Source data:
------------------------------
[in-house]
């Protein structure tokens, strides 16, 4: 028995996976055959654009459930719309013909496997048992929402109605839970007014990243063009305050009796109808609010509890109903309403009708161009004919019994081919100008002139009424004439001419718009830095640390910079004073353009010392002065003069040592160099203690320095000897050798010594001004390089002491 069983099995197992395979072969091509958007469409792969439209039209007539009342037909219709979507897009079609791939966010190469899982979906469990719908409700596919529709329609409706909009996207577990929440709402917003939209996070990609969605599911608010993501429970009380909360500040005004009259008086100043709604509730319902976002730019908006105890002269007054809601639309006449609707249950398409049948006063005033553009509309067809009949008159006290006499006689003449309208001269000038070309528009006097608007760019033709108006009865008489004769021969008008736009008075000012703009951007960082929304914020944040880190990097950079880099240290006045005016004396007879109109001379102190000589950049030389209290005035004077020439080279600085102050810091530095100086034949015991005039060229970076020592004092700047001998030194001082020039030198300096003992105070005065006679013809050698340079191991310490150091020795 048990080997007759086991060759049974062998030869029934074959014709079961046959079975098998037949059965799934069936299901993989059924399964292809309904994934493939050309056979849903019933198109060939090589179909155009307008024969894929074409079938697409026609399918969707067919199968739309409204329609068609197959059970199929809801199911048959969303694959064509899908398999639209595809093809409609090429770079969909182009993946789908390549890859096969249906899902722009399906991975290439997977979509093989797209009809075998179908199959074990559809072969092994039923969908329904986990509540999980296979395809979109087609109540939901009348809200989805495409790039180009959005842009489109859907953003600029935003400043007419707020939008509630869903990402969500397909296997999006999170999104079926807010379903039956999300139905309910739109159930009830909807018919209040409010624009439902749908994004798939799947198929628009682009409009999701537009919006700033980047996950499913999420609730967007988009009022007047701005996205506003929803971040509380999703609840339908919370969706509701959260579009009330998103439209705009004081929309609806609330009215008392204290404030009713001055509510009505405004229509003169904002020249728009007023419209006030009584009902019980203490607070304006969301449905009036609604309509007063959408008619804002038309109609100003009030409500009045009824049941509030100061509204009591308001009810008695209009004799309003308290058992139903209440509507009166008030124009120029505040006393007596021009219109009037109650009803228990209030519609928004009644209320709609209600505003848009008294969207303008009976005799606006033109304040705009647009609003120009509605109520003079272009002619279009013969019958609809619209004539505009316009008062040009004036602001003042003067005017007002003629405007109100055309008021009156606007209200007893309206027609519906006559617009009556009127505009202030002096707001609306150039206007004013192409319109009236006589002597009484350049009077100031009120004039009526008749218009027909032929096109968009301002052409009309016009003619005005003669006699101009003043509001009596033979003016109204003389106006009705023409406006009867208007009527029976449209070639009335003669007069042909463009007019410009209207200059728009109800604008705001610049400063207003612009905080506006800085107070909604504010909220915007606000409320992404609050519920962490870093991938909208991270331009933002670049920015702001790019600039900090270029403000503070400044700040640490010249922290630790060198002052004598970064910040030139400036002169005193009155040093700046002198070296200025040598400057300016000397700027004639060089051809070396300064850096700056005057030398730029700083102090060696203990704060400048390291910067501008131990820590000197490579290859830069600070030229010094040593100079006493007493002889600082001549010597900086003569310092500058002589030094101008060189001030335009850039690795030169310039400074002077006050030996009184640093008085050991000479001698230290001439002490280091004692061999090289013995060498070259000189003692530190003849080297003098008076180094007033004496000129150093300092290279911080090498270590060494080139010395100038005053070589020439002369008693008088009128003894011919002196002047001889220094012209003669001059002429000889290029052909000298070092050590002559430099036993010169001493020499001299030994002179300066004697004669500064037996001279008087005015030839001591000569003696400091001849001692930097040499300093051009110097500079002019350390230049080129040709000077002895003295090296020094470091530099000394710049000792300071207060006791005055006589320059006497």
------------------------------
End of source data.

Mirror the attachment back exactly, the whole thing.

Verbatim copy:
[in-house]
């Protein structure tokens, strides 16, 4: 028995996976055959654009459930719309013909496997048992929402109605839970007014990243063009305050009796109808609010509890109903309403009708161009004919019994081919100008002139009424004439001419718009830095640390910079004073353009010392002065003069040592160099203690320095000897050798010594001004390089002491 069983099995197992395979072969091509958007469409792969439209039209007539009342037909219709979507897009079609791939966010190469899982979906469990719908409700596919529709329609409706909009996207577990929440709402917003939209996070990609969605599911608010993501429970009380909360500040005004009259008086100043709604509730319902976002730019908006105890002269007054809601639309006449609707249950398409049948006063005033553009509309067809009949008159006290006499006689003449309208001269000038070309528009006097608007760019033709108006009865008489004769021969008008736009008075000012703009951007960082929304914020944040880190990097950079880099240290006045005016004396007879109109001379102190000589950049030389209290005035004077020439080279600085102050810091530095100086034949015991005039060229970076020592004092700047001998030194001082020039030198300096003992105070005065006679013809050698340079191991310490150091020795 048990080997007759086991060759049974062998030869029934074959014709079961046959079975098998037949059965799934069936299901993989059924399964292809309904994934493939050309056979849903019933198109060939090589179909155009307008024969894929074409079938697409026609399918969707067919199968739309409204329609068609197959059970199929809801199911048959969303694959064509899908398999639209595809093809409609090429770079969909182009993946789908390549890859096969249906899902722009399906991975290439997977979509093989797209009809075998179908199959074990559809072969092994039923969908329904986990509540999980296979395809979109087609109540939901009348809200989805495409790039180009959005842009489109859907953003600029935003400043007419707020939008509630869903990402969500397909296997999006999170999104079926807010379903039956999300139905309910739109159930009830909807018919209040409010624009439902749908994004798939799947198929628009682009409009999701537009919006700033980047996950499913999420609730967007988009009022007047701005996205506003929803971040509380999703609840339908919370969706509701959260579009009330998103439209705009004081929309609806609330009215008392204290404030009713001055509510009505405004229509003169904002020249728009007023419209006030009584009902019980203490607070304006969301449905009036609604309509007063959408008619804002038309109609100003009030409500009045009824049941509030100061509204009591308001009810008695209009004799309003308290058992139903209440509507009166008030124009120029505040006393007596021009219109009037109650009803228990209030519609928004009644209320709609209600505003848009008294969207303008009976005799606006033109304040705009647009609003120009509605109520003079272009002619279009013969019958609809619209004539505009316009008062040009004036602001003042003067005017007002003629405007109100055309008021009156606007209200007893309206027609519906006559617009009556009127505009202030002096707001609306150039206007004013192409319109009236006589002597009484350049009077100031009120004039009526008749218009027909032929096109968009301002052409009309016009003619005005003669006699101009003043509001009596033979003016109204003389106006009705023409406006009867208007009527029976449209070639009335003669007069042909463009007019410009209207200059728009109800604008705001610049400063207003612009905080506006800085107070909604504010909220915007606000409320992404609050519920962490870093991938909208991270331009933002670049920015702001790019600039900090270029403000503070400044700040640490010249922290630790060198002052004598970064910040030139400036002169005193009155040093700046002198070296200025040598400057300016000397700027004639060089051809070396300064850096700056005057030398730029700083102090060696203990704060400048390291910067501008131990820590000197490579290859830069600070030229010094040593100079006493007493002889600082001549010597900086003569310092500058002589030094101008060189001030335009850039690795030169310039400074002077006050030996009184640093008085050991000479001698230290001439002490280091004692061999090289013995060498070259000189003692530190003849080297003098008076180094007033004496000129150093300092290279911080090498270590060494080139010395100038005053070589020439002369008693008088009128003894011919002196002047001889220094012209003669001059002429000889290029052909000298070092050590002559430099036993010169001493020499001299030994002179300066004697004669500064037996001279008087005015030839001591000569003696400091001849001692930097040499300093051009110097500079002019350390230049080129040709000077002895003295090296020094470091530099000394710049000792300071207060006791005055006589320059006497």